QIC profits fall to $115m
Qatar Insurance Group made a net profit of $115 million in 2017, compared with $284 million the previous year.
Khalifa Abdulla Turki Al Subaey, group president and CEO of QIC Group said: “In the face of unprecedented market adversity, QIC has proven its resilience and maintained its leading position across the MENA region. At the same time, we have continued to expand our global footprint, positioning us well for any market-hardening going forward.
“QIC reaffirms its vision to develop into a global top 50 insurance group. In this endeavour, our focus on sustainable and profitable growth, based on underwriting and investment management excellence, in combination with superior cost-efficiency, will remain unchanged.”
For the year, the group’s net written premiums were $2.6 billion, an increase of about $300 million. Return on equity was 5.1 per cent, compared to 14.7 per cent in 2016, while the non-life combined ratio rose from 98 per cent to 105.8 per cent, year-on-year.
The group noted that 2017 was a challenging year for the global insurance industry due to the exceptional natural catastrophe events impacting the US, such as hurricanes Harvey, Irma and Maria.
In a statement it said: “The impact has been exacerbated by the sequential nature of the windstorms that caused a total industry loss of up to $100 billion. Through its global operations Qatar Re and Antares’s Lloyd’s syndicate 1274, QIC was significantly impacted by these unprecedented natural catastrophic events. However, these losses were well within QIC’s risk appetite and tolerance limits.”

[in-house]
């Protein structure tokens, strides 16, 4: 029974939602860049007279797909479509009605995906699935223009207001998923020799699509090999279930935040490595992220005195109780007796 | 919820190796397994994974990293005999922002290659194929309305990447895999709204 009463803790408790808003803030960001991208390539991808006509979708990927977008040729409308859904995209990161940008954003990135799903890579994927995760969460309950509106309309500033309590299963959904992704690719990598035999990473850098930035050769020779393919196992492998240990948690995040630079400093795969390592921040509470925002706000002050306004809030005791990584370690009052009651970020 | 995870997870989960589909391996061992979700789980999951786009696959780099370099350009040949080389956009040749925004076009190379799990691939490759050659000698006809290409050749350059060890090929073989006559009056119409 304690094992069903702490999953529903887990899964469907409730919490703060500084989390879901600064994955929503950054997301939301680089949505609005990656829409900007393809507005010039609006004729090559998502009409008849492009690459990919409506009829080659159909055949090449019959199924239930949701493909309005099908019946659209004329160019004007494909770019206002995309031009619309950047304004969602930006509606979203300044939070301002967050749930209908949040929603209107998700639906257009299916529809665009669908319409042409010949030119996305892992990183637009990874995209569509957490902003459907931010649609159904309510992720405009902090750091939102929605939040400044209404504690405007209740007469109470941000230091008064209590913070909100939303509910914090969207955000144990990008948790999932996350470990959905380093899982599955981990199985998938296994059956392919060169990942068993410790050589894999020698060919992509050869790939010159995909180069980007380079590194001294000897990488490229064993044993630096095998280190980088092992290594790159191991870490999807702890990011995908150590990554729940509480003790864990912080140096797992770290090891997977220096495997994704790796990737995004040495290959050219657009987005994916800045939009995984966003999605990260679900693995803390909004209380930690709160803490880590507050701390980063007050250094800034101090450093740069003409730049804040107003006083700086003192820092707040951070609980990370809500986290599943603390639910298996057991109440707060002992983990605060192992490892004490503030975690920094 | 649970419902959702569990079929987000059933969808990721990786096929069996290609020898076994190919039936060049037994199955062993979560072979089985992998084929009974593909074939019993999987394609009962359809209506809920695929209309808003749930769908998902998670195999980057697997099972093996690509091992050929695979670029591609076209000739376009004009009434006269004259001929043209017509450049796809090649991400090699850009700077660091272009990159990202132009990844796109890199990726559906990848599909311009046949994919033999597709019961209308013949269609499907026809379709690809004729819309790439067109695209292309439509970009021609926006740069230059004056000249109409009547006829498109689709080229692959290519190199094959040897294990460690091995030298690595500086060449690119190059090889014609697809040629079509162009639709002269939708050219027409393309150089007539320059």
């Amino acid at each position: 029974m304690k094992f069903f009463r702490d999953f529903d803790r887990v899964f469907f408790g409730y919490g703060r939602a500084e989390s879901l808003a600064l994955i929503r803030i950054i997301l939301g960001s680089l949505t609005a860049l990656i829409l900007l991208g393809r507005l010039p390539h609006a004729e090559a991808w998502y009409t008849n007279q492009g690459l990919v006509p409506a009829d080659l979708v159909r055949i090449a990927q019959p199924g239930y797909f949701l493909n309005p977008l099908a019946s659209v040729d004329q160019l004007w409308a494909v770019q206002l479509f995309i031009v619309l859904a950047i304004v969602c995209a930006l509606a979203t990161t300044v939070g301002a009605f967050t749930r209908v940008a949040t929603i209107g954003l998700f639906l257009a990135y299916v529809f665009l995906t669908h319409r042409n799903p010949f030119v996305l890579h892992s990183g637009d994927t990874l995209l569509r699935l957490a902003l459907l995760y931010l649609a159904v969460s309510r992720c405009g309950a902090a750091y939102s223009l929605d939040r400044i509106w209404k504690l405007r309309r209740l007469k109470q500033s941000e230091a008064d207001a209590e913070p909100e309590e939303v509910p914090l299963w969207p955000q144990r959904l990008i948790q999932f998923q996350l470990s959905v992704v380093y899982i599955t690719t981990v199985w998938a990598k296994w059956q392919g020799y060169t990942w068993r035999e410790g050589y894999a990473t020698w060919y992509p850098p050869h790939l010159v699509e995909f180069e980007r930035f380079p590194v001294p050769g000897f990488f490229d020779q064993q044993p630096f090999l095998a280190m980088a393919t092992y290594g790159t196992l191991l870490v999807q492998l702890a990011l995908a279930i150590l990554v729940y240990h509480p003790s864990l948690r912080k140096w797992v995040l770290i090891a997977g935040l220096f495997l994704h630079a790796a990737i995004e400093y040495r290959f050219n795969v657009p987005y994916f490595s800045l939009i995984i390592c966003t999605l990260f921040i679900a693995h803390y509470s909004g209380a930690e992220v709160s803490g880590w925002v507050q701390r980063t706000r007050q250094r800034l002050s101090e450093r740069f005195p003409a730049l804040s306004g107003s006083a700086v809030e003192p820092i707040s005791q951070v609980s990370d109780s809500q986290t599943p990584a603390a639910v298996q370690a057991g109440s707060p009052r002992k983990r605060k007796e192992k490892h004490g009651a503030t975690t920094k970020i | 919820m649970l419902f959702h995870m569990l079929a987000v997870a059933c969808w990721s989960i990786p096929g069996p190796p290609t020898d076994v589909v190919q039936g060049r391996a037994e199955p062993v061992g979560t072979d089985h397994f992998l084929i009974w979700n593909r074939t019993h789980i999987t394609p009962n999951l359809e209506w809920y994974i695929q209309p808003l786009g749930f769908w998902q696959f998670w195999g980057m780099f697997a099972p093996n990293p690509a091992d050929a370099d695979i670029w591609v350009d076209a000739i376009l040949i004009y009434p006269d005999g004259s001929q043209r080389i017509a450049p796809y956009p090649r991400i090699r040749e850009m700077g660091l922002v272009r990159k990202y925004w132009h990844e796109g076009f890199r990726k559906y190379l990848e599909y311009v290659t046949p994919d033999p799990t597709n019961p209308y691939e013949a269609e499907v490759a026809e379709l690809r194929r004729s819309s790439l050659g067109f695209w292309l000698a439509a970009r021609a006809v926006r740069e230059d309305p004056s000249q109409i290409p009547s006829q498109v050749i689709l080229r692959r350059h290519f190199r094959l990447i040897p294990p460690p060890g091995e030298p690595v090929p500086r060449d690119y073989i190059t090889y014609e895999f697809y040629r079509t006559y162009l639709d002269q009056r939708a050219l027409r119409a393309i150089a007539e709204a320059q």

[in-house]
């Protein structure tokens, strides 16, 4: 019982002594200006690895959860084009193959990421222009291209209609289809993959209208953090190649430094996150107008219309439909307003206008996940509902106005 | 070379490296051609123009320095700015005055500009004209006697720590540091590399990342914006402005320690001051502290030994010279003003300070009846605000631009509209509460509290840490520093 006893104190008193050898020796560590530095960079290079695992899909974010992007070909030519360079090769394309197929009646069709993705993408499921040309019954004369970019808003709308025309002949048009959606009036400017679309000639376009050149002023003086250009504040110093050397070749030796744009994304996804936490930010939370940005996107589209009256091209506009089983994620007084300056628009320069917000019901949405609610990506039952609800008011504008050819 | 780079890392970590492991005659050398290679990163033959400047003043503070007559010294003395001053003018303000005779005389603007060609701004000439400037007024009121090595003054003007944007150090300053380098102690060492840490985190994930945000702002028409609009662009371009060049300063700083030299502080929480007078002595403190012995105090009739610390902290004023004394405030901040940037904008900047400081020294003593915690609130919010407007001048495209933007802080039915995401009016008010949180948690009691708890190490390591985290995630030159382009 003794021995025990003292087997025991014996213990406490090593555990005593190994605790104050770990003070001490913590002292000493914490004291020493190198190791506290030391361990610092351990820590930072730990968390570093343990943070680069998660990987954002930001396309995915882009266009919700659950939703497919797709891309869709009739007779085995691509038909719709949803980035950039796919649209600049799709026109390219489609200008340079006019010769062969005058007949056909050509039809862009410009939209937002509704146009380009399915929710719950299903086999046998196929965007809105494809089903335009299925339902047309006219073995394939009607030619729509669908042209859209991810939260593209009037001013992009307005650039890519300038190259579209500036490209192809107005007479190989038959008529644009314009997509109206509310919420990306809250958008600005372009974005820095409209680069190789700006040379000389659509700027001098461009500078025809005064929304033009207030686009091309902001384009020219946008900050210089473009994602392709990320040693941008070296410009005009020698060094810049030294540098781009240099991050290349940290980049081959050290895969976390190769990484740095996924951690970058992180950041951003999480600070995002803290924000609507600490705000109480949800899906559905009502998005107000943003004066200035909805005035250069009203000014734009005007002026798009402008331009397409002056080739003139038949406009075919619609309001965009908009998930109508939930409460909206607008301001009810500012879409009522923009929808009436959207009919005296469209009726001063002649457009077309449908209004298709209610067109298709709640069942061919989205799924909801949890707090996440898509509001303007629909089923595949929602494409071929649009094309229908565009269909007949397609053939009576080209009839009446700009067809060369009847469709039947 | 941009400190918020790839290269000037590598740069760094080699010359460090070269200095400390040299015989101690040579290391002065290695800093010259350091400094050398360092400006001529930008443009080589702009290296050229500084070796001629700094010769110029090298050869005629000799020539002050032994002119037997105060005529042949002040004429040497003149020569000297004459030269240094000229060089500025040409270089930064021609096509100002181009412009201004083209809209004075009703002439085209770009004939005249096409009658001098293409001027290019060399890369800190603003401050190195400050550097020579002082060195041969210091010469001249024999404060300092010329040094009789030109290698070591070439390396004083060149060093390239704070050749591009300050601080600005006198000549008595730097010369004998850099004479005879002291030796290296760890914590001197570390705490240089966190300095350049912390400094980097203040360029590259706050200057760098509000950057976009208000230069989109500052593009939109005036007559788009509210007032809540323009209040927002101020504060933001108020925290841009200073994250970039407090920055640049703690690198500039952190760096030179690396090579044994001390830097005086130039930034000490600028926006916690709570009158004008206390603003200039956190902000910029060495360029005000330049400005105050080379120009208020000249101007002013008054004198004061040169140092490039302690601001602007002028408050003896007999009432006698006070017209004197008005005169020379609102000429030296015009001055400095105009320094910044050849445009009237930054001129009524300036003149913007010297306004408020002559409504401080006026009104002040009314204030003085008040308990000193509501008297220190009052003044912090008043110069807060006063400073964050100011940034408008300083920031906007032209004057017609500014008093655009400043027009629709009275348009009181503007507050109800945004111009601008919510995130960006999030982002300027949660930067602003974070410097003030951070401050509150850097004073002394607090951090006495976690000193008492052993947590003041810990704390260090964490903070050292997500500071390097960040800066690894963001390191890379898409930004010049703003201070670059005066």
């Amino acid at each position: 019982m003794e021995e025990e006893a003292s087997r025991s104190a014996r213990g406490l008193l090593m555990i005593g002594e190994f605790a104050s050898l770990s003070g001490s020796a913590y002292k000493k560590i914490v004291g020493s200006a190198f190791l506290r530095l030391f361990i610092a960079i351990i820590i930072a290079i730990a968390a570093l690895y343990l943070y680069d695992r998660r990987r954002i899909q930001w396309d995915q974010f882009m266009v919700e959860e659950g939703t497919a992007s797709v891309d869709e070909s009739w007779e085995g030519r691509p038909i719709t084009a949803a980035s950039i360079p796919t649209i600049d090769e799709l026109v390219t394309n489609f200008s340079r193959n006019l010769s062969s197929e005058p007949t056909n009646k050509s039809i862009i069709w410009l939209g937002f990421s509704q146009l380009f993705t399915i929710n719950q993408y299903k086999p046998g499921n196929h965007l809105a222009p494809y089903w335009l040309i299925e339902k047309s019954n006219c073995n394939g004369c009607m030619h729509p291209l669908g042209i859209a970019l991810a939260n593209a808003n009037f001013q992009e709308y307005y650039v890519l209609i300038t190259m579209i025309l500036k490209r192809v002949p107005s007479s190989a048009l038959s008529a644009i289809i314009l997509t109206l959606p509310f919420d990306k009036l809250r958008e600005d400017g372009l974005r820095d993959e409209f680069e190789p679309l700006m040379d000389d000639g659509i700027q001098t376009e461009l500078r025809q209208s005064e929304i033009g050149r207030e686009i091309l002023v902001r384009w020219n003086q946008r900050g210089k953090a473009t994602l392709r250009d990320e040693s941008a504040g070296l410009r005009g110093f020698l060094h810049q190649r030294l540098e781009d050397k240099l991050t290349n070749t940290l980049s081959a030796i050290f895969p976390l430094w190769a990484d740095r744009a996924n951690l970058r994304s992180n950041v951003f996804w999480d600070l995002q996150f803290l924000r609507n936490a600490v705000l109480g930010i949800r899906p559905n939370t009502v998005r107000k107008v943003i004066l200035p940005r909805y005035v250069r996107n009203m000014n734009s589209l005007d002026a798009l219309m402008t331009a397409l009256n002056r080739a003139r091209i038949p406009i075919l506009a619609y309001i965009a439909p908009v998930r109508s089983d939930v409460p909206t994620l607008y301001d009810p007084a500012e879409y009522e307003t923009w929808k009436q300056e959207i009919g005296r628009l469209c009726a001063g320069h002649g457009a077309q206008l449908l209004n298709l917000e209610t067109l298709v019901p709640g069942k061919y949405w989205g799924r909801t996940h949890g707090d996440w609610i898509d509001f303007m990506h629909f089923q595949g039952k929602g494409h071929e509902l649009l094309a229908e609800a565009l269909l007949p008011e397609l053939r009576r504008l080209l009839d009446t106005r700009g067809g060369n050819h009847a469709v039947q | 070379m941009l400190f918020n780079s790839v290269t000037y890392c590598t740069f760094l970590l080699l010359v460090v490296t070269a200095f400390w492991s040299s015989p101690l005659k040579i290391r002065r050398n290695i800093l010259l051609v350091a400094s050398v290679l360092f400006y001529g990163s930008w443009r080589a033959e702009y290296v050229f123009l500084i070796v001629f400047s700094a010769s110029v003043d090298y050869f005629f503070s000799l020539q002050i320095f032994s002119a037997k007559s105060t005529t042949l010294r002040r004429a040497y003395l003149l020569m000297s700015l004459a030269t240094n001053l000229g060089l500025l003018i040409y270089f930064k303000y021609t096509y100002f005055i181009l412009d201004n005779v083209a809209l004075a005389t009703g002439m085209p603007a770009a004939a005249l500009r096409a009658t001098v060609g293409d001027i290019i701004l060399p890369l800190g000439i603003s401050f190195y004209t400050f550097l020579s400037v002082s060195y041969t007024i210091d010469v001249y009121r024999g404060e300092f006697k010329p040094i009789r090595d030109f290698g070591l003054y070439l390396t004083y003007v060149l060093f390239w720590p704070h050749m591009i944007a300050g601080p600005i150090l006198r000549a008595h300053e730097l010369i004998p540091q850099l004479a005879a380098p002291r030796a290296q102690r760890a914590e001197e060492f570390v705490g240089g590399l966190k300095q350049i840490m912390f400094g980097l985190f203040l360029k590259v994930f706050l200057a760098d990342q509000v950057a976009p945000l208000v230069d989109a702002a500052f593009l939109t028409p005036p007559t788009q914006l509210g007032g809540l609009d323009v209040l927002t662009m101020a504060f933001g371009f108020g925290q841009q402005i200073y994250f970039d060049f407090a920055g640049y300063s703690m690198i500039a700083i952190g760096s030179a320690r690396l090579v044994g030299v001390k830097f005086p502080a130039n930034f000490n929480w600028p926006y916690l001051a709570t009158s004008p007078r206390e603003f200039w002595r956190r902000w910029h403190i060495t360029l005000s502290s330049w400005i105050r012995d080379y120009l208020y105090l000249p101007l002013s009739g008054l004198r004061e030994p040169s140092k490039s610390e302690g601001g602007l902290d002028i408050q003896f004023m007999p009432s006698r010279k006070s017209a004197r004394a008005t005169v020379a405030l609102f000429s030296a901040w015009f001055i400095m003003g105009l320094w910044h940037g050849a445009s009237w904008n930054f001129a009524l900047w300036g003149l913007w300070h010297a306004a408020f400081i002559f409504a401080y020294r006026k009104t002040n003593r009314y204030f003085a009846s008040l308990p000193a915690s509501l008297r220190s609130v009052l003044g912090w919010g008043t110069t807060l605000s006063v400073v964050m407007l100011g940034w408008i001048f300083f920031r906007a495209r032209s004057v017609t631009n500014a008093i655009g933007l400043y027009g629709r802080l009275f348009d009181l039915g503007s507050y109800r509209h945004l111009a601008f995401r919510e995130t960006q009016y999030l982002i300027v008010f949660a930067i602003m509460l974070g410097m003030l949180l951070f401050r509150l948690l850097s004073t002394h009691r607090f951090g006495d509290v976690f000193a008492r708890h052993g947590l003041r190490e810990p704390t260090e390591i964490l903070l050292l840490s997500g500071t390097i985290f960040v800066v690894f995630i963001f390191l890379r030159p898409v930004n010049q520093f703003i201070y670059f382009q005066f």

The group said the three major US and Caribbean hurricanes were an earnings event only, adding 6.8 percentage points to the group’s non-life combined ratio.
Another major event that hit insurers operating in the UK market, where QIC Group had exposure through its international operations, was the sharp and unexpected reduction of the Ogden discount rate in the first quarter in 2017. This revision forced insurers to increase their loss reserves. The industry-wide impact of Ogden is estimated to be $10 billion in additional loss reserves.
QIC Group generated a net underwriting result of $32 million in 2017, down by 86 per cent compared with the previous year. The group believes it is well positioned to benefit from any upswing in global (re)insurance rates.
QIC’s gross written premiums in 2017 were $3.2 billion, an increase of 18 per cent compared with 2016. Key growth engines were Bermudian-based Qatar Re, Antares and QIC Europe Limited which now account for approximately 75 per cent of the group’s total GWP.
Since June 5 last year, when the regional diplomatic stand-off began, Qatar’s key stock market index has shed about 17 per cent of its value. However, QIC stated that despite these political and other unrelated economic turbulences in the Middle East, the group’s net investment result amounted to $248 million in 2017, up 11.3 per cent year-on-year “further adding to a long track record of superior investment performance based on a careful diversification across geographies and asset classes”.
As of December 31, QIC Group’s shareholders’ equity stood at $2.2 billion.
Meanwhile, the group said Qatar Re continued to benefit from its Bermuda domicile’s Solvency II equivalency and proximity to the world’s largest insurance market, the US, combined with a strong local presence in the major reinsurance hubs of Zurich, London, Singapore and Dubai.
Qatar Re has acquired Markerstudy’s Gibraltar-based insurance companies, namely, Markerstudy Insurance Company Limited, Zenith Insurance PLC, St Julians Insurance Company Limited and Ultimate Insurance Company Limited (which is subject to regulatory approval). These companies write more than 5 per cent of the UK motor insurance market, a book of about £750 million.
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